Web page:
Yet another disaster yesterday at a big horse race. At the U.K.’s infamous Grand National, where the contestants race around a dangerous obstacle course, two of the contestants stumbled, broke their legs, and were put down. One of them was the favorite, Synchronised. The name of the other was According to Pete.
Both horses went down at the sixth fence of the 4½-mile, 30-fence race. Another two horses also fell and were receiving veterinary treatment.
Synchronised threw his rider while jumping a particularly dangerous obstacle, Becher’s Brook, then galloped away, tried to jump another fence and broke his leg. According to Pete was pushed over at Becher’s Brook by another horse on the next circuit.
Including yesterday’s deaths, the toll of horses killed on racecourses this year has already reached 41, according to the British Independent newspaper. In March alone, 23 horses were fatally injured.
Trainer whose horse won says it’s OK for horses to die in races
Julian Thick, the managing director of the Aintree race course, said he was “desperately sad” and that “safety is our first priority. … Since last year’s race [when more horses died in the race], we have made further significant changes to the course and there have been four races run over the course without serious incident since then. After today, we will, as always, be looking at all aspects of this year’s race to see how we can improve safety further.”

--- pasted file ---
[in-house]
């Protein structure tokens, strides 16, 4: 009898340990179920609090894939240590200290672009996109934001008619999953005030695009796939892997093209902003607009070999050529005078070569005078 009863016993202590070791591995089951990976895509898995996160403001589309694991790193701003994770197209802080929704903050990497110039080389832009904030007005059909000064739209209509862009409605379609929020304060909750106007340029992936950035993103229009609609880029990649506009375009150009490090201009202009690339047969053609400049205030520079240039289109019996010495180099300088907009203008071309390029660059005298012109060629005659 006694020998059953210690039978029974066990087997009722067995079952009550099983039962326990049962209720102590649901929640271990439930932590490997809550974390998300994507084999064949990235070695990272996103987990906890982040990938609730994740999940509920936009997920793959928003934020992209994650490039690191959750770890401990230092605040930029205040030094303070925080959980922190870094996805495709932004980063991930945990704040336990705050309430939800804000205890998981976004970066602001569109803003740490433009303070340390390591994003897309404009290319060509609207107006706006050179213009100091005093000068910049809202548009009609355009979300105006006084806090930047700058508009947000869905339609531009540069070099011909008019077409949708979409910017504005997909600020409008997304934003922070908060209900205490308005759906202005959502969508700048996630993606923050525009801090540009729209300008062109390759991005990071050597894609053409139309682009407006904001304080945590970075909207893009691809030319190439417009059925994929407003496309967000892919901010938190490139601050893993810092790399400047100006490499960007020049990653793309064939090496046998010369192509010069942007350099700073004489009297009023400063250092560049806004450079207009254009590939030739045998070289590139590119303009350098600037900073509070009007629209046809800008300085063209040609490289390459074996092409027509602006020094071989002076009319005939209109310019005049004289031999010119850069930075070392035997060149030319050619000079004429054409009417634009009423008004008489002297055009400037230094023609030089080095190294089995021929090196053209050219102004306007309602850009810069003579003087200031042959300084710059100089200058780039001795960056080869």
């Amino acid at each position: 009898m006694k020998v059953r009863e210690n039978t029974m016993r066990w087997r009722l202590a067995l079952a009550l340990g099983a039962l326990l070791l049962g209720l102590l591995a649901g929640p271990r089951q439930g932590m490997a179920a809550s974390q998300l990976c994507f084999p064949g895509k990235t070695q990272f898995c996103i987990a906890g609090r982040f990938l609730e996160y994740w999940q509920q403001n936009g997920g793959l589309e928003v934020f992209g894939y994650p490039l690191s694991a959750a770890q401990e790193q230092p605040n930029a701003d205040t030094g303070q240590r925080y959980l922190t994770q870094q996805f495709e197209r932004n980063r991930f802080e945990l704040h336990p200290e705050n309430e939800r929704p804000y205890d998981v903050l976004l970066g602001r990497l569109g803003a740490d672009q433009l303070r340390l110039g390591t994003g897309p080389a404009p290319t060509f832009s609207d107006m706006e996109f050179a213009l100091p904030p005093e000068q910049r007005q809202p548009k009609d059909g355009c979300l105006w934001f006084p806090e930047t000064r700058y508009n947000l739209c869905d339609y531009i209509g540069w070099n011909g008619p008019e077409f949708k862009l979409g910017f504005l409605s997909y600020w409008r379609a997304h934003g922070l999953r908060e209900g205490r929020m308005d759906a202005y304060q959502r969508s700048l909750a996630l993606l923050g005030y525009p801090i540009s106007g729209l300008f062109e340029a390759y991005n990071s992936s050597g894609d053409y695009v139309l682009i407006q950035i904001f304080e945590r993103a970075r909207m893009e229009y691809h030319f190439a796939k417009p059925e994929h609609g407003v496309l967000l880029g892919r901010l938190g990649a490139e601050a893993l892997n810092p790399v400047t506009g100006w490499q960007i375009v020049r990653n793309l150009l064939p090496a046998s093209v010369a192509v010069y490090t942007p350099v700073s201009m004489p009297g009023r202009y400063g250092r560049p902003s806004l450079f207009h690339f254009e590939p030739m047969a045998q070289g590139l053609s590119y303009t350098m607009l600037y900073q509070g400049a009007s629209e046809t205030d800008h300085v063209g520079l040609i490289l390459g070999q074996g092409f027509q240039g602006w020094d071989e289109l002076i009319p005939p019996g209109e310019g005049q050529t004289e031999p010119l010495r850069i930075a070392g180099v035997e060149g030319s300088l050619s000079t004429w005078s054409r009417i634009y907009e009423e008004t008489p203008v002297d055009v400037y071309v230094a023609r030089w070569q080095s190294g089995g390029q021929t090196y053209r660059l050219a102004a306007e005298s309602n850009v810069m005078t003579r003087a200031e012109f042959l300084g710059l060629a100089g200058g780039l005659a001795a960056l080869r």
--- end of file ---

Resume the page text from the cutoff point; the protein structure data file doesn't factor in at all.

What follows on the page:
In fact, there’s no way of making the Grand National into a “safe” race – any more than you can make rodeos or bullfighting safe. The whole point of it is that it’s dangerous. Even the racing establishment agrees on that.
“[The race] has inherent risks,” admitted Tim Morris of the British Horseracing Authority. “But, working closely with Aintree and other stakeholders, we do all we can to minimize these risks while maintaining the unique character of the race.” And by “unique”, of course, he means dangerous.
The race was won by long-shot Neptune Collonges, whose odds were 33-1. That certainly pleased his trainer, Paul Nicholls.
“When you are in competitive sport,” he told the BBC, “whatever you do, motor racing, hockey there is an element of risk. … We have to live with that and get on with it. We have to grow up, basically. A lot of people have to grow up, and realize that it is life, and get on with it.”
Mr. Nicholls seems to miss the point that if people like him want to risk their lives – on bicycles, skateboards, skis, or any other inanimate object, that’s their business and they’re more than welcome. But we don’t have to “live with” putting the lives of unconsenting animals at risk – indeed in extreme danger. We simply have to put a stop to it.
And it is the likes of Paul Nicholls and the racing establishment who need to grow up and move on to better ways of entertaining each other than injuring helpless animals.